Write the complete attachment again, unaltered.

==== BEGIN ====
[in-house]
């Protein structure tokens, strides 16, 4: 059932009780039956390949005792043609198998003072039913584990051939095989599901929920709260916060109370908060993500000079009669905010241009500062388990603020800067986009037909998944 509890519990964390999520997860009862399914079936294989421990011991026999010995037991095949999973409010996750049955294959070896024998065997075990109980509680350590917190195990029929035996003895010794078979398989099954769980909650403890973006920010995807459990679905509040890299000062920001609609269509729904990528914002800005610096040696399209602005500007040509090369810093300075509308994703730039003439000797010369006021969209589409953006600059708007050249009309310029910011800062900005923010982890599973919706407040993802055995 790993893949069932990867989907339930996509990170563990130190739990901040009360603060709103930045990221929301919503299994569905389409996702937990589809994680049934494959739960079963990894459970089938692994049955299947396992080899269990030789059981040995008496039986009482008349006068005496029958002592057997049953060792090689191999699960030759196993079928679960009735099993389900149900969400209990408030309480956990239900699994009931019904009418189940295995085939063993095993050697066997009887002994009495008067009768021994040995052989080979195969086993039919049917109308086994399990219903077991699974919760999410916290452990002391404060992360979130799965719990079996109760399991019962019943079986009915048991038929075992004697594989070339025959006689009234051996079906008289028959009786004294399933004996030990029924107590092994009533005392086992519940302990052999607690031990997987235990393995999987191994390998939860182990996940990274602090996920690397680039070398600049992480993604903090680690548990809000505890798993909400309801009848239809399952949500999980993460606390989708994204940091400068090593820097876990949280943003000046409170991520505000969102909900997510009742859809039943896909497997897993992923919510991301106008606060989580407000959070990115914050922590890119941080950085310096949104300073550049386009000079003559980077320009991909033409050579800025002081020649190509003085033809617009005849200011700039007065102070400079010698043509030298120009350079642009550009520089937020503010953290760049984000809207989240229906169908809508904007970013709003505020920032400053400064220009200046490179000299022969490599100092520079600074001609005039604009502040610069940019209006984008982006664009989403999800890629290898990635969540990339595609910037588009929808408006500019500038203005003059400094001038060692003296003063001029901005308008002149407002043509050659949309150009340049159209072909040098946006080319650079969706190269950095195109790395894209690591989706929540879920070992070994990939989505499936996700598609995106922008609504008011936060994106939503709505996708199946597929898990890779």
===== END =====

[in-house]
């Protein structure tokens, strides 16, 4: 059932009780039956390949005792043609198998003072039913584990051939095989599901929920709260916060109370908060993500000079009669905010241009500062388990603020800067986009037909998944 509890519990964390999520997860009862399914079936294989421990011991026999010995037991095949999973409010996750049955294959070896024998065997075990109980509680350590917190195990029929035996003895010794078979398989099954769980909650403890973006920010995807459990679905509040890299000062920001609609269509729904990528914002800005610096040696399209602005500007040509090369810093300075509308994703730039003439000797010369006021969209589409953006600059708007050249009309310029910011800062900005923010982890599973919706407040993802055995 790993893949069932990867989907339930996509990170563990130190739990901040009360603060709103930045990221929301919503299994569905389409996702937990589809994680049934494959739960079963990894459970089938692994049955299947396992080899269990030789059981040995008496039986009482008349006068005496029958002592057997049953060792090689191999699960030759196993079928679960009735099993389900149900969400209990408030309480956990239900699994009931019904009418189940295995085939063993095993050697066997009887002994009495008067009768021994040995052989080979195969086993039919049917109308086994399990219903077991699974919760999410916290452990002391404060992360979130799965719990079996109760399991019962019943079986009915048991038929075992004697594989070339025959006689009234051996079906008289028959009786004294399933004996030990029924107590092994009533005392086992519940302990052999607690031990997987235990393995999987191994390998939860182990996940990274602090996920690397680039070398600049992480993604903090680690548990809000505890798993909400309801009848239809399952949500999980993460606390989708994204940091400068090593820097876990949280943003000046409170991520505000969102909900997510009742859809039943896909497997897993992923919510991301106008606060989580407000959070990115914050922590890119941080950085310096949104300073550049386009000079003559980077320009991909033409050579800025002081020649190509003085033809617009005849200011700039007065102070400079010698043509030298120009350079642009550009520089937020503010953290760049984000809207989240229906169908809508904007970013709003505020920032400053400064220009200046490179000299022969490599100092520079600074001609005039604009502040610069940019209006984008982006664009989403999800890629290898990635969540990339595609910037588009929808408006500019500038203005003059400094001038060692003296003063001029901005308008002149407002043509050659949309150009340049159209072909040098946006080319650079969706190269950095195109790395894209690591989706929540879920070992070994990939989505499936996700598609995106922008609504008011936060994106939503709505996708199946597929898990890779």